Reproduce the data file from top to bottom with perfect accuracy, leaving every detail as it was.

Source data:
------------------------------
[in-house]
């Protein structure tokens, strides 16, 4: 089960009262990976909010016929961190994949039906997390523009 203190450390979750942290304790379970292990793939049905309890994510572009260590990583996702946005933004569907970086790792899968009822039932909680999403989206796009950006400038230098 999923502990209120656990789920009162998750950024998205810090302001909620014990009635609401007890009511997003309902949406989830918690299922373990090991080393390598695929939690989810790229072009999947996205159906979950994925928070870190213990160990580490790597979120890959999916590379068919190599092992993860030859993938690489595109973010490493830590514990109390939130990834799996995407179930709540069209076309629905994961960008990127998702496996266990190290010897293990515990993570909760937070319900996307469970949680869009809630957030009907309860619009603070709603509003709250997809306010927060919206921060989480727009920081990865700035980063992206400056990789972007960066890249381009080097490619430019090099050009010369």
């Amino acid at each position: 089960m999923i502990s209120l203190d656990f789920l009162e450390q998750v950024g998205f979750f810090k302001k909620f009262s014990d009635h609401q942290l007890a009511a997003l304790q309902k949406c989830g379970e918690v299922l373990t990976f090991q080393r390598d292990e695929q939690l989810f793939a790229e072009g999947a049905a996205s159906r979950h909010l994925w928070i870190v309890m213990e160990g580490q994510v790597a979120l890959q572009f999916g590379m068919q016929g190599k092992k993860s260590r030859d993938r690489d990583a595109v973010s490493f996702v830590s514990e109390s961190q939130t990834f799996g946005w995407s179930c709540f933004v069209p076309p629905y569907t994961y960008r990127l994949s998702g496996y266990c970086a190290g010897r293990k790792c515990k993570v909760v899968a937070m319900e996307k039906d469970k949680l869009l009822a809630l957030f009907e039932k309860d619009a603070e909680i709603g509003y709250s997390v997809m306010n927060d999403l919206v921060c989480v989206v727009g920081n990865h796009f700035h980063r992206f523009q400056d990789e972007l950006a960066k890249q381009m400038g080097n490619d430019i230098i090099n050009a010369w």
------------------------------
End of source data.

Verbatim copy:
[in-house]
């Protein structure tokens, strides 16, 4: 089960009262990976909010016929961190994949039906997390523009 203190450390979750942290304790379970292990793939049905309890994510572009260590990583996702946005933004569907970086790792899968009822039932909680999403989206796009950006400038230098 999923502990209120656990789920009162998750950024998205810090302001909620014990009635609401007890009511997003309902949406989830918690299922373990090991080393390598695929939690989810790229072009999947996205159906979950994925928070870190213990160990580490790597979120890959999916590379068919190599092992993860030859993938690489595109973010490493830590514990109390939130990834799996995407179930709540069209076309629905994961960008990127998702496996266990190290010897293990515990993570909760937070319900996307469970949680869009809630957030009907309860619009603070709603509003709250997809306010927060919206921060989480727009920081990865700035980063992206400056990789972007960066890249381009080097490619430019090099050009010369």
């Amino acid at each position: 089960m999923i502990s209120l203190d656990f789920l009162e450390q998750v950024g998205f979750f810090k302001k909620f009262s014990d009635h609401q942290l007890a009511a997003l304790q309902k949406c989830g379970e918690v299922l373990t990976f090991q080393r390598d292990e695929q939690l989810f793939a790229e072009g999947a049905a996205s159906r979950h909010l994925w928070i870190v309890m213990e160990g580490q994510v790597a979120l890959q572009f999916g590379m068919q016929g190599k092992k993860s260590r030859d993938r690489d990583a595109v973010s490493f996702v830590s514990e109390s961190q939130t990834f799996g946005w995407s179930c709540f933004v069209p076309p629905y569907t994961y960008r990127l994949s998702g496996y266990c970086a190290g010897r293990k790792c515990k993570v909760v899968a937070m319900e996307k039906d469970k949680l869009l009822a809630l957030f009907e039932k309860d619009a603070e909680i709603g509003y709250s997390v997809m306010n927060d999403l919206v921060c989480v989206v727009g920081n990865h796009f700035h980063r992206f523009q400056d990789e972007l950006a960066k890249q381009m400038g080097n490619d430019i230098i090099n050009a010369w």